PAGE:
Yet, over the course of our journey with God - we sometimes see that they very thing we 'thought' we were certain of - wasn't all that accurate after all. (Especially when that thought, belief, etc was the byproduct of a cultural lens, personal bias, or skewed experience).

The journey can be a bit unsettling. For me (at least most of the time) the process of deconstruction/reconstruction, even shaking adds a much needed component to my walk with God. It heightens my dependence, trust, and child-like discovery of the Infinite God...

Jerrell Jobe said...

How’s that for a “spaghetti-like” tangent?

Though I’m still processing this, I typically think of “spiritual abuse” in more isolated situations, generally of in a relational context of a smaller nature, though there it may apply to a large group as well. Therefore, I don’t know if I would categorize the experience of women within the church generally as “spiritual abuse.” I would, however, concur that historically, though women have played an intricate part of the church, have at times experienced a good deal of “oppression,” as have other groups of people as well. An unfortunate reality and an issue that could merit several post in and of itself… So for now we’ll leave it at that… Primarily because to minimize the response and dealing with the subject in a trimmed down “comment response” may serve more to propagate the very thing were talking about rather than giving it due space, place and thought. However, if you want to see a woman who can flat-out teach the word, you should check out Angela Roger’s Wednesday night class on the Book of Hebrews “Rudders, Anchors & the North Star: Navigating Faith with the Book of Hebrews.”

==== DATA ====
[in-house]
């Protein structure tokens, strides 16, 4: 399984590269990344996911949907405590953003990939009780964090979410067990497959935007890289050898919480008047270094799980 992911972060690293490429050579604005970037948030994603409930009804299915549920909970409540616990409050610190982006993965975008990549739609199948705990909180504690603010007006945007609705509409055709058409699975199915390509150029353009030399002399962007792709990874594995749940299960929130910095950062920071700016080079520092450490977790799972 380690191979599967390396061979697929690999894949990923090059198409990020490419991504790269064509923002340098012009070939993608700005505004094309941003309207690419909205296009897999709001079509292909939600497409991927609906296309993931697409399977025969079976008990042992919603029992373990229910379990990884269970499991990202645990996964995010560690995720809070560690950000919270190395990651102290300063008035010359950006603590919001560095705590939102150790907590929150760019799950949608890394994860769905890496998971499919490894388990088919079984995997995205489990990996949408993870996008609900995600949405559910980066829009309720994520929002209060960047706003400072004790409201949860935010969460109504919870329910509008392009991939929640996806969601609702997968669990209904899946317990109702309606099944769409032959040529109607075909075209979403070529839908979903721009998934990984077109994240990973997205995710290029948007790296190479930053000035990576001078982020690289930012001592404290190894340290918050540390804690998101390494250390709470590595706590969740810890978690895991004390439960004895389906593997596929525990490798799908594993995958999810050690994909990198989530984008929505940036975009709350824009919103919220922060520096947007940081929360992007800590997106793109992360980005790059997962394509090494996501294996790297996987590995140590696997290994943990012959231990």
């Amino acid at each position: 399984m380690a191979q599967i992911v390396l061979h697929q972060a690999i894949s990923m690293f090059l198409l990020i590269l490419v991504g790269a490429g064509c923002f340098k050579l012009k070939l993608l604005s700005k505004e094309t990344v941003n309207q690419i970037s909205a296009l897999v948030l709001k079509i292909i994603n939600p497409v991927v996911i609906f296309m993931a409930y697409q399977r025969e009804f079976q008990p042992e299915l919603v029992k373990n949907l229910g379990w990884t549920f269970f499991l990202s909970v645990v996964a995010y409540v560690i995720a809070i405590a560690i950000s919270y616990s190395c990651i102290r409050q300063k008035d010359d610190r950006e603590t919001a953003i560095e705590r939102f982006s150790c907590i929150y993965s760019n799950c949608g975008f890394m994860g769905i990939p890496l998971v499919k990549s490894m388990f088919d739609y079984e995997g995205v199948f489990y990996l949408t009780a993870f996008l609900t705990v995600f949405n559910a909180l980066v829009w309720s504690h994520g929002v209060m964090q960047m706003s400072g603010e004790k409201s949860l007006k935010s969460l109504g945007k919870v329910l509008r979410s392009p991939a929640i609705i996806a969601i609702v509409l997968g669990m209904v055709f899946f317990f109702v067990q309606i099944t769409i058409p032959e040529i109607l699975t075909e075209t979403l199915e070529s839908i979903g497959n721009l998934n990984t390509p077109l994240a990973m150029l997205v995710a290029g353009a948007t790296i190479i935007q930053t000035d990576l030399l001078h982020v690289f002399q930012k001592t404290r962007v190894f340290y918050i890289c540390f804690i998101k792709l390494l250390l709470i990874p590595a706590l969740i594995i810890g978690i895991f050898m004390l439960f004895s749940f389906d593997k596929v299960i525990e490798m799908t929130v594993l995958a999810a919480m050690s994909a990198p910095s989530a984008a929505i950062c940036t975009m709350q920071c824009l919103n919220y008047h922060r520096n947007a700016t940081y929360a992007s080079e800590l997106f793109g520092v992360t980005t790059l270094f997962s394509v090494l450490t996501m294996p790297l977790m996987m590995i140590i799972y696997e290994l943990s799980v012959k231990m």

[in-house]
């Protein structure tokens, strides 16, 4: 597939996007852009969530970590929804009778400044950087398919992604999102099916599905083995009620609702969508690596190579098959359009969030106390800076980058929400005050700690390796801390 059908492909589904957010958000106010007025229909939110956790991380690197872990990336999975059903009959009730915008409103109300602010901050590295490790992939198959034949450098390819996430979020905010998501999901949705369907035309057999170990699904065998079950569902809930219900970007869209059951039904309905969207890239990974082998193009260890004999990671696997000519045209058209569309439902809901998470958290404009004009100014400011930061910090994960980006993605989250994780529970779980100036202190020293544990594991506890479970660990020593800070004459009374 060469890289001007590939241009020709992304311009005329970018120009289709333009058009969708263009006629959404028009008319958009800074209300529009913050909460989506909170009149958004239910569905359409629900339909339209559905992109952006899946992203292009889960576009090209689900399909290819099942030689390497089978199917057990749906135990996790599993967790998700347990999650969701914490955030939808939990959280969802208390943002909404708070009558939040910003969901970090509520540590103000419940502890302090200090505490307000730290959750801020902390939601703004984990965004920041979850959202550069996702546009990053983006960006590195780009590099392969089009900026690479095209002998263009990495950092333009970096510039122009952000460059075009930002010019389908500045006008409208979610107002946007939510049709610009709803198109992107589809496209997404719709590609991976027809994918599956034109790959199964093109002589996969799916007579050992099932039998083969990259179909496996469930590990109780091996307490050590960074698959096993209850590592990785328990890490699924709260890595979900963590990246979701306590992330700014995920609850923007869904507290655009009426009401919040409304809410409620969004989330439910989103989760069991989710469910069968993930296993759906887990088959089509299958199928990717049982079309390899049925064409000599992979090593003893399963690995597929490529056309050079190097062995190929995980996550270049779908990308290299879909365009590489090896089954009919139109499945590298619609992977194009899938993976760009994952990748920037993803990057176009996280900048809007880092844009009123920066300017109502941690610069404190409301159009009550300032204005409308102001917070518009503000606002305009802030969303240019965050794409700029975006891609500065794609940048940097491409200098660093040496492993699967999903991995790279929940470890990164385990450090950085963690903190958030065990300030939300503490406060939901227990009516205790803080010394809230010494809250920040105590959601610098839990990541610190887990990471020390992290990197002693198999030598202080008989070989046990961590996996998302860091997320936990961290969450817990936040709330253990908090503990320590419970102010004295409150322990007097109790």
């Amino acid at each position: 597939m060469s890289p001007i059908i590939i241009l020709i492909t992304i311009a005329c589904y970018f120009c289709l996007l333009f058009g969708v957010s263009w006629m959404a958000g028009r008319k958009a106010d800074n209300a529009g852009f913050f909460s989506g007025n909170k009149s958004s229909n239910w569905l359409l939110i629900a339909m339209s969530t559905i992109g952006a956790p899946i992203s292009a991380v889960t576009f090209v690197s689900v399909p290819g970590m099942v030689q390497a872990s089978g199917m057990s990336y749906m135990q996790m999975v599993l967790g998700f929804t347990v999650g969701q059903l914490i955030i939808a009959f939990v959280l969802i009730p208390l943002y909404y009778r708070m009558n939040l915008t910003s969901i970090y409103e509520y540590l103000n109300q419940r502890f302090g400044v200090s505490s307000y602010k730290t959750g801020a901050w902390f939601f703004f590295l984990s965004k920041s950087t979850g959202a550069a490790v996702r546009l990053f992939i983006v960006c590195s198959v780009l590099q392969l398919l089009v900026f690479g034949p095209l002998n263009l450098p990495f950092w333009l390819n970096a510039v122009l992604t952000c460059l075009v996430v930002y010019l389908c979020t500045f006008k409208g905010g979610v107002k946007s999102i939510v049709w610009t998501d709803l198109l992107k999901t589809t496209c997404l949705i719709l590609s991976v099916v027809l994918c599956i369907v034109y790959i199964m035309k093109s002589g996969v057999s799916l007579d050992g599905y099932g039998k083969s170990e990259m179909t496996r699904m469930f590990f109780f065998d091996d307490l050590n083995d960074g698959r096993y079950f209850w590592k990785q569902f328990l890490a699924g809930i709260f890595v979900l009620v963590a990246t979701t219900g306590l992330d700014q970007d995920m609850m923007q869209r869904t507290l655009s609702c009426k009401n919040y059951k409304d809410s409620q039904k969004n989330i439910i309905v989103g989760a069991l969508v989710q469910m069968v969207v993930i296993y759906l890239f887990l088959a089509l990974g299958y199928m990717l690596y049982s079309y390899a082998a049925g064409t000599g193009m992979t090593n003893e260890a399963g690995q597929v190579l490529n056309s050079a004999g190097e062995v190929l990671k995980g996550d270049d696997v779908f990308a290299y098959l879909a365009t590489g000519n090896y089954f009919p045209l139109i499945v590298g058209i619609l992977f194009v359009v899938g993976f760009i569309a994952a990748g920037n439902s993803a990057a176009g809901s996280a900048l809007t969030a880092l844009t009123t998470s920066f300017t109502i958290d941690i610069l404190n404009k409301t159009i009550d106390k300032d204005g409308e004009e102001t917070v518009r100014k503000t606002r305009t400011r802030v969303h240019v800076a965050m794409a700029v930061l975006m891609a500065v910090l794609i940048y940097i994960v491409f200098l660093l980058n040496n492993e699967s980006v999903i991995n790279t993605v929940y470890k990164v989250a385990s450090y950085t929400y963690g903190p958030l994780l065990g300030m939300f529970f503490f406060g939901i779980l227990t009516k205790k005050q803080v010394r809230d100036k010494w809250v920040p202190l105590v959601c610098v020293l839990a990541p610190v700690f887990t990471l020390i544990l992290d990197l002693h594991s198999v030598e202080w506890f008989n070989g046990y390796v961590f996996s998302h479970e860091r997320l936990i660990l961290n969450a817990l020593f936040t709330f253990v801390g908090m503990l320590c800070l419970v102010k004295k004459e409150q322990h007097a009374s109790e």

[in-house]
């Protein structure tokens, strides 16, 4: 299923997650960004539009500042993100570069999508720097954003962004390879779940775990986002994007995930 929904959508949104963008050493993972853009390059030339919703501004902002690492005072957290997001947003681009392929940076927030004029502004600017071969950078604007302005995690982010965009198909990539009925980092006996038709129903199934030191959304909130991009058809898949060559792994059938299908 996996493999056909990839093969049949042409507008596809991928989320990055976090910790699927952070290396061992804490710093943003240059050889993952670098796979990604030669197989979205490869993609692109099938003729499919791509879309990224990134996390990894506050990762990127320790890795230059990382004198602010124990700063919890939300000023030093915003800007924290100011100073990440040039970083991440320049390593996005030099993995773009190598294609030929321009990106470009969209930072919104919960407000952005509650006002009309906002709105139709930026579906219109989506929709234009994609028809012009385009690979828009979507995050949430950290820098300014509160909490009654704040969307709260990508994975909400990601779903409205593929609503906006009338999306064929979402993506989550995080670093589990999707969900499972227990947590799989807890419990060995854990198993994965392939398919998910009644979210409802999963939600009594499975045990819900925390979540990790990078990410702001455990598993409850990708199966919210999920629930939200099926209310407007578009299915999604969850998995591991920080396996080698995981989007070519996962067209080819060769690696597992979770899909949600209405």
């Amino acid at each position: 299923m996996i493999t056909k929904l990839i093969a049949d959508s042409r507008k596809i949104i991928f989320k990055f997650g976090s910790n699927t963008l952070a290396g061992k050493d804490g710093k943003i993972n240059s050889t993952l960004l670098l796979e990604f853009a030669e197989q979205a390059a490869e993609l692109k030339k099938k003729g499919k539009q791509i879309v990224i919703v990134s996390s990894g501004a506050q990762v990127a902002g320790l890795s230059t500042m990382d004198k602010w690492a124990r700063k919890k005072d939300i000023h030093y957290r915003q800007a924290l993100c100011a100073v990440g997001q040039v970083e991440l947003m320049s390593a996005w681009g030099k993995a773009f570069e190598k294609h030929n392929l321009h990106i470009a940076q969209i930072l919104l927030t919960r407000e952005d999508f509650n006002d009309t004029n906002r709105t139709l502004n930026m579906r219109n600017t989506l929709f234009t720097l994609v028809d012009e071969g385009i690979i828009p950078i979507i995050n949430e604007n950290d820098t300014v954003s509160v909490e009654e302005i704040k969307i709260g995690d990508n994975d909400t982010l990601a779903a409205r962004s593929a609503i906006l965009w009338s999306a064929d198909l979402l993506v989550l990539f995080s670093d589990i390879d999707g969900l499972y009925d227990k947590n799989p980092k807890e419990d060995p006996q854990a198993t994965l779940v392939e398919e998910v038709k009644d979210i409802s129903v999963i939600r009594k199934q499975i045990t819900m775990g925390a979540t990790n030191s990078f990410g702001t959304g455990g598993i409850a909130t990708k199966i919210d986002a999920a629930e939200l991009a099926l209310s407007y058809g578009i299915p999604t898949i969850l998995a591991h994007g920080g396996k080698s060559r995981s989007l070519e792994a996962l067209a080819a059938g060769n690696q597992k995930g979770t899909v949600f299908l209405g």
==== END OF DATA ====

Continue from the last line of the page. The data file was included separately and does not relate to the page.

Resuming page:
Perhaps I misrepresented myself by saying “Nicely stated.” That was simply my feeble attempts to communicate: that was a great thought, insight or perspective that provokes and moves the conversation along in a productive manner… Especially given that your (A1’s) comments are usually several emotionally-charged-logically-written thoughts tied together in a spaghetti-like fashion. How can I communicate that with the most non-masculine-dominate sensitivity to all readers? “Spaghetti-emo-logically stated…”? (smile)